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Special Millennium Article
January 2000

Achievements of the Last Century in Neurosurgery and a View to the 21st Century

Author Affiliations

From the Department of Neurosurgery, University of Illinois at Chicago.

Arch Neurol. 2000;57(1):61-62. doi:10.1001/archneur.57.1.61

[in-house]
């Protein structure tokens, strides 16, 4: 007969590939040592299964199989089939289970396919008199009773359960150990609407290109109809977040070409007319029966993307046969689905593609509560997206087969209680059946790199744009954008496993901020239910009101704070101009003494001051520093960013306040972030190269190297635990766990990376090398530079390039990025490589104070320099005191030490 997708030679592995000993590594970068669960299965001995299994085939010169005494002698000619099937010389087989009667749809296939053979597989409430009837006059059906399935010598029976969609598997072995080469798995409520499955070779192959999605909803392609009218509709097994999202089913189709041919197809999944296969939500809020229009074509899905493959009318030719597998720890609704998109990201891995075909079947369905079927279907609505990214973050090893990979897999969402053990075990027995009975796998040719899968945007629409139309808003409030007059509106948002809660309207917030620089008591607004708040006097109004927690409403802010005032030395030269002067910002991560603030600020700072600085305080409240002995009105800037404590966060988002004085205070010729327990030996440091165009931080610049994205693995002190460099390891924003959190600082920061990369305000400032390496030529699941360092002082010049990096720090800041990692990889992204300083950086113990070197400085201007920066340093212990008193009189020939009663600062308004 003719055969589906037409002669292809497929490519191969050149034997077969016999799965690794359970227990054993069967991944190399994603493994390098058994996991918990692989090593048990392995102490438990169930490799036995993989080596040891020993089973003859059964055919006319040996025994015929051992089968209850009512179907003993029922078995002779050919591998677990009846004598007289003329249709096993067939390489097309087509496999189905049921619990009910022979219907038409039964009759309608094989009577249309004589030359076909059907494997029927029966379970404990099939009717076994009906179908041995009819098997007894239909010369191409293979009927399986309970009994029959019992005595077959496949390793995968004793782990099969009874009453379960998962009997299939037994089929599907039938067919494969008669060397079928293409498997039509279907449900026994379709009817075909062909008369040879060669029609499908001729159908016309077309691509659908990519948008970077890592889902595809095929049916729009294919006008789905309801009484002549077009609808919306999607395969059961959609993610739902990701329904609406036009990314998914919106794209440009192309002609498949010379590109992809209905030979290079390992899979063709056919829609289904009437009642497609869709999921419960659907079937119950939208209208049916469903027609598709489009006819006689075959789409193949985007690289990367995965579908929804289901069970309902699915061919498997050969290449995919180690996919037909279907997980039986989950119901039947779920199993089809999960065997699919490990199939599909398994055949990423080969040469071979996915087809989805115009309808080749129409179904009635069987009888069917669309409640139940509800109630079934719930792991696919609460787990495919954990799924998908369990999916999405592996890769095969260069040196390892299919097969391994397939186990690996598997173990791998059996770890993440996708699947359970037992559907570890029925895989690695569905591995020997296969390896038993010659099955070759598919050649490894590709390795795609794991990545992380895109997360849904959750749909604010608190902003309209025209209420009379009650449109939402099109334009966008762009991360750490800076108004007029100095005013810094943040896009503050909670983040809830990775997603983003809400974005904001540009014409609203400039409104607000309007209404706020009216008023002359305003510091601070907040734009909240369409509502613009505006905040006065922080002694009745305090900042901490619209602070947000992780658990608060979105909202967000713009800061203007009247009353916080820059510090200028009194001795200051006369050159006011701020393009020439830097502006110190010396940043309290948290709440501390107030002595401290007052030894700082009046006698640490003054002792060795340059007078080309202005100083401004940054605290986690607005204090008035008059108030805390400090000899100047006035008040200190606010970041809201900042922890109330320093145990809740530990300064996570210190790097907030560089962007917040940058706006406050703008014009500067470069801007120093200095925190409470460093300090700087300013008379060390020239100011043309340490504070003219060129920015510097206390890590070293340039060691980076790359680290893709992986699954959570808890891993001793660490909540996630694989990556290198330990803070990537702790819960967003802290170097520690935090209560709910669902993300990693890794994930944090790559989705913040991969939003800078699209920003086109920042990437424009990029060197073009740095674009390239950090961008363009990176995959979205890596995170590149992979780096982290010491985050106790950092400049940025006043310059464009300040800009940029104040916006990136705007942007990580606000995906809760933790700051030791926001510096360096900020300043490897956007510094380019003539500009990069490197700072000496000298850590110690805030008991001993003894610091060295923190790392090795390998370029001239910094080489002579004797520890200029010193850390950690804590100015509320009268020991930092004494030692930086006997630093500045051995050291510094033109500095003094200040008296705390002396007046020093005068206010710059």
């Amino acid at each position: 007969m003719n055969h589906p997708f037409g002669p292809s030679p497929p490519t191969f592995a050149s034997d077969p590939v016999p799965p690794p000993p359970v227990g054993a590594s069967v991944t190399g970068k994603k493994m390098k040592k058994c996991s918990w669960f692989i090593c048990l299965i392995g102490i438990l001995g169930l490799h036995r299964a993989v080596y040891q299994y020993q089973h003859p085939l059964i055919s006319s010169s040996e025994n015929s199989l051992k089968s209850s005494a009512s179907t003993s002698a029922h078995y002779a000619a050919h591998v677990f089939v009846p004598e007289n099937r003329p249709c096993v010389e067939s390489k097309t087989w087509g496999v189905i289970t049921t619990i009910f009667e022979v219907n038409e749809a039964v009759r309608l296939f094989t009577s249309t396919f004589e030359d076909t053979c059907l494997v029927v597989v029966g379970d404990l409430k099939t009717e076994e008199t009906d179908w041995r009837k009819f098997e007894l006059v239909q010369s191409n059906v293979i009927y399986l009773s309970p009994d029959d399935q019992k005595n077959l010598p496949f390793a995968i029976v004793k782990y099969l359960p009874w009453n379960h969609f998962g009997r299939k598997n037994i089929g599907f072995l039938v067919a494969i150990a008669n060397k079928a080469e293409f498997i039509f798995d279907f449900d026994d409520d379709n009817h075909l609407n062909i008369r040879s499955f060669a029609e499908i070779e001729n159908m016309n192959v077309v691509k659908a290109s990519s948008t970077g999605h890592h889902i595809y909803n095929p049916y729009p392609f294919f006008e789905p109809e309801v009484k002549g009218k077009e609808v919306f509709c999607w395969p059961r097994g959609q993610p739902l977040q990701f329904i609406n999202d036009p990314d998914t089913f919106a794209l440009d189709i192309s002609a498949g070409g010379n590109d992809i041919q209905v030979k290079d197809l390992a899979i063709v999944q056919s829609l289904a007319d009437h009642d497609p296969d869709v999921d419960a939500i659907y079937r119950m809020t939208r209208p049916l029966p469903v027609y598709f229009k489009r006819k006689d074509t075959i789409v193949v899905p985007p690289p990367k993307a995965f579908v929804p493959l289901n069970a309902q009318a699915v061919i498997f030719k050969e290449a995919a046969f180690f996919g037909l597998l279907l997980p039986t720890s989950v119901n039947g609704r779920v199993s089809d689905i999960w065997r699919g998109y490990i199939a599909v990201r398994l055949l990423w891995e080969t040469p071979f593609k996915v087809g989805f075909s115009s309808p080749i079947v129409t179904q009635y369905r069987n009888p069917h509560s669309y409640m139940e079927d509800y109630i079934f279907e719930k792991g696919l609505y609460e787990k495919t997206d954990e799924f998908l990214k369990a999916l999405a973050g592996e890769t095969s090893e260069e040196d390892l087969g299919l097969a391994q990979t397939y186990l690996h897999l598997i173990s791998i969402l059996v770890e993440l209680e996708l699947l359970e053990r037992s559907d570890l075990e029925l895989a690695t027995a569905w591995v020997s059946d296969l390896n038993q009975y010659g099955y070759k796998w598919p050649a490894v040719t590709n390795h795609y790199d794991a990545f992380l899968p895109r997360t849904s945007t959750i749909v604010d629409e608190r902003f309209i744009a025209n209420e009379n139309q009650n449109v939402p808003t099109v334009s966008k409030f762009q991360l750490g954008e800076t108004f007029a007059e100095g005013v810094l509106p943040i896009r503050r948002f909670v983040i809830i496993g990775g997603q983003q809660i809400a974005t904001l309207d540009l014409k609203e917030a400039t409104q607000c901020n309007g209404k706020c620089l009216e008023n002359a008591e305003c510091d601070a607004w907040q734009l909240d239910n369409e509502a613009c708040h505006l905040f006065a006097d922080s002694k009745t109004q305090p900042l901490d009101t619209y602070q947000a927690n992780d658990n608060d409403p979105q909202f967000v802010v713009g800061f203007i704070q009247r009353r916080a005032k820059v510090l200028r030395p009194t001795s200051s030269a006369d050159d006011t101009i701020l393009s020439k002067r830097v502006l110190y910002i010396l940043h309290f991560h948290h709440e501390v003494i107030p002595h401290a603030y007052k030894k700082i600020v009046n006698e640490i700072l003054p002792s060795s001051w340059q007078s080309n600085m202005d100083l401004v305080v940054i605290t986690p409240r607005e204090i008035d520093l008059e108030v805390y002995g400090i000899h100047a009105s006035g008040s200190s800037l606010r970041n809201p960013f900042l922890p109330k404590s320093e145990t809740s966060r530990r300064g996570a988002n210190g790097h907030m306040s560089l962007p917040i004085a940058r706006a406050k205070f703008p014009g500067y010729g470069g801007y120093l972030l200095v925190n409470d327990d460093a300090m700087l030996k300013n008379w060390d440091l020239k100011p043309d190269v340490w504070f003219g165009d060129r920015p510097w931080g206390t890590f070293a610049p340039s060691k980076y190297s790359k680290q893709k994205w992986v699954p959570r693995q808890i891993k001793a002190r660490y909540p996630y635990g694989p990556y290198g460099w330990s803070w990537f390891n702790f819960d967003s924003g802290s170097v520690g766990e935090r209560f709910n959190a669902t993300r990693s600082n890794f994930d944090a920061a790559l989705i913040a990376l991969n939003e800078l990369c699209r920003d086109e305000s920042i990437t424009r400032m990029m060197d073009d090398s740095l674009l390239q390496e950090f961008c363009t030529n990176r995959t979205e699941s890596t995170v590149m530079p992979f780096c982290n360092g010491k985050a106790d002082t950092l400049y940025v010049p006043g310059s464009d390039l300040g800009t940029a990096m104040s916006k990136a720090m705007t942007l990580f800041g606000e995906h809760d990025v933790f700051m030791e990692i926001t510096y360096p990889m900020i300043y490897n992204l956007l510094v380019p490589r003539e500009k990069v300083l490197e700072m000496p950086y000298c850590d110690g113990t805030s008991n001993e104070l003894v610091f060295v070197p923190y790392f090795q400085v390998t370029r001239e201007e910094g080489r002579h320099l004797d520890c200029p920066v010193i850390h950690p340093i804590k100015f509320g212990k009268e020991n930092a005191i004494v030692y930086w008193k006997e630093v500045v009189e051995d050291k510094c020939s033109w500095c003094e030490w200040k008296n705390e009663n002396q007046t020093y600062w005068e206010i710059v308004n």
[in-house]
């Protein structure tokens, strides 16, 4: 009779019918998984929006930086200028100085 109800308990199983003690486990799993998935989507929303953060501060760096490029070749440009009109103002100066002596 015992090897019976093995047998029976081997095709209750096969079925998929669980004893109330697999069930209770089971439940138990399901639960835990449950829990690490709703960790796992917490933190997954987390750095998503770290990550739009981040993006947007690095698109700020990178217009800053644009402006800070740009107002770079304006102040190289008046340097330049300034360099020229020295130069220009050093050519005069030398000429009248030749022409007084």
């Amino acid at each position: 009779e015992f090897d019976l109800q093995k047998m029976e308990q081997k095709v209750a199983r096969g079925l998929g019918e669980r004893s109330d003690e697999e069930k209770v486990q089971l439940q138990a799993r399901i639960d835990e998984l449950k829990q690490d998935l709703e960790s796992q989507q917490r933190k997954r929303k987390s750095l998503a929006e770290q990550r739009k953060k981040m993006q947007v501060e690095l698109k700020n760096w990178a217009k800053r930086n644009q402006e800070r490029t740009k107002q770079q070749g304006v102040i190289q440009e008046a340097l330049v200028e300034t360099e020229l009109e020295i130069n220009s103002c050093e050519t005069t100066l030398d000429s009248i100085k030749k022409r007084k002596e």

The beginning of the 20th century was marked by the organization and recognition of neurosurgery as a specialty. Correlation of pathological findings with clinical presentation led to the discovery and detection of brain tumors, cerebral aneurysms, arteriovenous malformations, and intervertebral disk herniations. Physicians were able to indirectly delineate the presence of these various disease entities by using ventriculography and angiography, landmark imaging techniques introduced in the 1920s and 1930s. The introduction of radiation therapy in the 1950s and chemotherapy in the 1960s provided alternative treatments for the newly discovered brain neoplasms, which could not be cured by surgery alone. The introduction of shunts for the treatment of hydrocephalus saved millions of lives and was a significant advance in pediatric neurosurgery. In the 1960s, the use of steroids to treat cerebral edema was the beginning of the understanding of the metabolic complexity of the brain and methods of treating metabolic diseases.

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